Recently, in BookingSync, we were performing a migration from Karafka 1.4 to 2.0, which we use for communication with Kafka. One of the great features available in version 1.4 was a custom partition assignment strategy for consumers. It was particularly useful for us as we’ve had some topics that had a way higher throughput than the other ones, so just a round-robin strategy with even distribution of topics for consumers was not a suitable choice as we needed dedicated consumers for these specific topics/partitions. Unfortunately, custom partition assignment strategy for consumers is no longer available in Karafka 2.0. Nevertheless, we managed to perform the migration and replaced the custom partition assignment strategy with a more straightforward and robust solution.
Anatomy of the problem
Most of our Kafka topics didn’t have a very high throughput of the messages, so just using a default round-robin strategy for partition assignment was perfectly fine. However, two topics (with several partitions) had a significantly larger throughput than the other topics. To avoid issues with a huge lag, we took advantage of the custom partition assignment strategy that was available in Karafka 1.4 and implemented the following strategy:
- Use a fixed number of consumers for a high-throughput topic A so that each partition has its own consumer. Effectively, it’s still a round-robin strategy but applied to a smaller scope so that we could assign ten consumers to ten partitions
- Use a fixed number of consumers for a high-throughput topic B so that each partition has its own consumer, the same thing as in point 1.
- Assign remaining consumers using a round-robin strategy to the rest of the topics/partitions.
This solution was exactly what we needed to solve our problem with a huge lag. Unfortunately, the custom partition assignment strategy is no longer supported in Karafa 2.0 (because internally, Karafka 2.0 uses librdkafka, which doesn’t support it, Karafka 1.4 used ruby-kafka under the hood), so we had to find some alternative solution.
It turned out that there was even a better, more flexible, and more straightforward solution introduced in Karafka 2.0.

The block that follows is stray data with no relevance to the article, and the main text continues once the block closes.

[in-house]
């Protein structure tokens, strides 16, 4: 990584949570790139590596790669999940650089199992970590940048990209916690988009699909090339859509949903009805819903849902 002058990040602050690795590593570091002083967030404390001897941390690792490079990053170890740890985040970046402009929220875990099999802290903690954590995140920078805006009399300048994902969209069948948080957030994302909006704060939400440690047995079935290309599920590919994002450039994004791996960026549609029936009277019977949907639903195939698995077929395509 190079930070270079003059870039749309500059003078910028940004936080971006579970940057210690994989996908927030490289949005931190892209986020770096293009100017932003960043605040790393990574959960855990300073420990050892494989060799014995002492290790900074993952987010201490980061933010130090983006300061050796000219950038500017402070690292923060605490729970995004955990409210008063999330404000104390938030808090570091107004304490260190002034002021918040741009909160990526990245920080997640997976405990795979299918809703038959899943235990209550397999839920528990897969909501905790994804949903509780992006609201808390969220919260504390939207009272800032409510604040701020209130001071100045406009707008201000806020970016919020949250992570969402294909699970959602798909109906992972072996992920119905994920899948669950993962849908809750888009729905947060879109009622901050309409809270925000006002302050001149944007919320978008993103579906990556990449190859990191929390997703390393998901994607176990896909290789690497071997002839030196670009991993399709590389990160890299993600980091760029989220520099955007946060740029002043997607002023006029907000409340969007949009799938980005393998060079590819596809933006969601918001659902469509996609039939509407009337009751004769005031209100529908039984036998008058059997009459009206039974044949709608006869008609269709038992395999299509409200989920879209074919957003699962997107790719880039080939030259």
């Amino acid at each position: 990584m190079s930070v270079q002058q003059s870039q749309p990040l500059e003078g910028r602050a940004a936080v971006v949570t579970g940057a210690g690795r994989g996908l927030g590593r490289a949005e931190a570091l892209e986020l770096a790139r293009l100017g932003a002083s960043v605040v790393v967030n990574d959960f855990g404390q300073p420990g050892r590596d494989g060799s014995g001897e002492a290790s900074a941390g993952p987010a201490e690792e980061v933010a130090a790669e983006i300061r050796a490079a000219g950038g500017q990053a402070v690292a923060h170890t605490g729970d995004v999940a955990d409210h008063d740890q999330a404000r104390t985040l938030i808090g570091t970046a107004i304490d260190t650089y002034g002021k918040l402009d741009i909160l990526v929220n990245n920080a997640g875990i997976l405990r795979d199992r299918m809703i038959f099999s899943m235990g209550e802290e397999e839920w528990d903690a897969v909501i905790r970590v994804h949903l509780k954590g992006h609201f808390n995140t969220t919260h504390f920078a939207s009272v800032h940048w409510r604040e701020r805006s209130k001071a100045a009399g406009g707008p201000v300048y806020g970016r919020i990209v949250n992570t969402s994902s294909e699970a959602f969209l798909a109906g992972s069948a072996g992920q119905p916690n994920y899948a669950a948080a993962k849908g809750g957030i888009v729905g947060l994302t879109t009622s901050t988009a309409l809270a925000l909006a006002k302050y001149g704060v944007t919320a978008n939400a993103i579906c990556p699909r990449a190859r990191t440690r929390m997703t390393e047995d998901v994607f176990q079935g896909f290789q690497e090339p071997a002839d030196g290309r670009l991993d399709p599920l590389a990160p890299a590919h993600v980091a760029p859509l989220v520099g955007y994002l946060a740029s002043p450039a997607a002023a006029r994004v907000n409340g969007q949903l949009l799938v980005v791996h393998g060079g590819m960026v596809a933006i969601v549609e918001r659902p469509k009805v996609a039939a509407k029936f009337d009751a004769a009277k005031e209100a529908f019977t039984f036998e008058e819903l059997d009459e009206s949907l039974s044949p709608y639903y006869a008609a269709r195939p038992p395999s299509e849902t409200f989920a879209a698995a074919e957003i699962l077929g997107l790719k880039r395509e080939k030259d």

One thing that is easy to spot in the original solution is the fact that we were still using a round-robin strategy; it was just “partitioned” into three independent scenarios. That also implies that we might not need a custom partition assignment strategy at all; we just need to find a way to achieve this kind of partitioning in some alternative way. And we can do that by using three different processes that consume from different topics.
Apparently, there is an out-of-box way to limit the topics to some specific ones, as documented here.
Here is what our example routing might look like:
class KarafkaApp < Karafka::App setup do |config| # ... end routes.draw do consumer_group :group_name do topic :example do consumer ExampleConsumer end topic :example2 do consumer ExampleConsumer2 end topic :example3 do consumer ExampleConsumer3 end end end end
And then, we could run three different processes the following way:
bundle exec karafka server --topics example
bundle exec karafka server --topics example2
bundle exec karafka server --topics example3
As a bonus, it turns out that this solution provides more flexibility in at least two aspects:
- More flexiblity for deployments - since there are three separate types of processes/pods, we can apply different configurations, such as cpu/memory limits.
- we can fine-tune the config of the consumers themselves, e.g., by setting different values for
max.partition.fetch.bytes(via ENV variables as well) if we experience rebalancing of the consumers too often due to increased time of processing batches for the high-throughput topics.
Thanks to some new additions, the lack of a custom partition assignment strategy for consumers should not be a blocker for migrating to Karafka 2.0. Being a more flexible solution that is also easier to implement is also a significant advantage compared to the custom partition assignment strategy.